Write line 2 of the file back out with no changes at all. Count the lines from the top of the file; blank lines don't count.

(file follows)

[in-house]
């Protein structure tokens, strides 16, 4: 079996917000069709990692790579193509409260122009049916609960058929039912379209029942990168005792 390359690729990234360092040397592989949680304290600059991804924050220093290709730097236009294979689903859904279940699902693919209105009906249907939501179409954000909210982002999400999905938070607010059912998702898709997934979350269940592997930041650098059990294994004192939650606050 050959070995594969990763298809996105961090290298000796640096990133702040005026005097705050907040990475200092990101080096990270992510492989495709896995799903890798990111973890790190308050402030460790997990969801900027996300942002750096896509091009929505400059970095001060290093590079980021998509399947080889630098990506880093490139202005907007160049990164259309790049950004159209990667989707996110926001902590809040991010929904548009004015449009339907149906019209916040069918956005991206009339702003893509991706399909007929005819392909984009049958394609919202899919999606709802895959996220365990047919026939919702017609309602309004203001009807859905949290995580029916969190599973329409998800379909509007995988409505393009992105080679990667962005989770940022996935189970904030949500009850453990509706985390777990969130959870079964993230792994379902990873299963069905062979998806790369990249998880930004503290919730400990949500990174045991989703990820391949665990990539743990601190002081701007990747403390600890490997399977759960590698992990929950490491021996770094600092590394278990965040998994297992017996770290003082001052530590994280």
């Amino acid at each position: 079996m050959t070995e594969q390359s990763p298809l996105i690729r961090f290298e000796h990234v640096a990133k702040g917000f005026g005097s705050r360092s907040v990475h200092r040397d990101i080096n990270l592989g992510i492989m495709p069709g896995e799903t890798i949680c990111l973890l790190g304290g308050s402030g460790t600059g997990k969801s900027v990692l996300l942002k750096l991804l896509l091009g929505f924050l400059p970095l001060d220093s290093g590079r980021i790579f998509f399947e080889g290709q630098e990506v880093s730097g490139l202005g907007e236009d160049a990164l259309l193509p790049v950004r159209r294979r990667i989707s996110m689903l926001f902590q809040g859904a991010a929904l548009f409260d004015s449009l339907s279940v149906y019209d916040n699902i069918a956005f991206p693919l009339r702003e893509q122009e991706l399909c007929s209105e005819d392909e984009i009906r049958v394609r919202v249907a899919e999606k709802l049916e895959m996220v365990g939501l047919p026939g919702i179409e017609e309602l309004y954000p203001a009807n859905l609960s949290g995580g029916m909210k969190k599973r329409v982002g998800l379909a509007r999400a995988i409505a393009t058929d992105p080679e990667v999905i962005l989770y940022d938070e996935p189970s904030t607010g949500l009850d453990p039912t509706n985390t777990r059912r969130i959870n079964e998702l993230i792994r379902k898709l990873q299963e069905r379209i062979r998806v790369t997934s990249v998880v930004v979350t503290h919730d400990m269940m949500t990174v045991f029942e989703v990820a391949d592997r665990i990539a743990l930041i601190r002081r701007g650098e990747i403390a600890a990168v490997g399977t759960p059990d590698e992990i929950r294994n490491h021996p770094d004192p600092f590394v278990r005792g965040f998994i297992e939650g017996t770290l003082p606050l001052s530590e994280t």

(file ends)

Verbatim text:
């Protein structure tokens, strides 16, 4: 079996917000069709990692790579193509409260122009049916609960058929039912379209029942990168005792 390359690729990234360092040397592989949680304290600059991804924050220093290709730097236009294979689903859904279940699902693919209105009906249907939501179409954000909210982002999400999905938070607010059912998702898709997934979350269940592997930041650098059990294994004192939650606050 050959070995594969990763298809996105961090290298000796640096990133702040005026005097705050907040990475200092990101080096990270992510492989495709896995799903890798990111973890790190308050402030460790997990969801900027996300942002750096896509091009929505400059970095001060290093590079980021998509399947080889630098990506880093490139202005907007160049990164259309790049950004159209990667989707996110926001902590809040991010929904548009004015449009339907149906019209916040069918956005991206009339702003893509991706399909007929005819392909984009049958394609919202899919999606709802895959996220365990047919026939919702017609309602309004203001009807859905949290995580029916969190599973329409998800379909509007995988409505393009992105080679990667962005989770940022996935189970904030949500009850453990509706985390777990969130959870079964993230792994379902990873299963069905062979998806790369990249998880930004503290919730400990949500990174045991989703990820391949665990990539743990601190002081701007990747403390600890490997399977759960590698992990929950490491021996770094600092590394278990965040998994297992017996770290003082001052530590994280």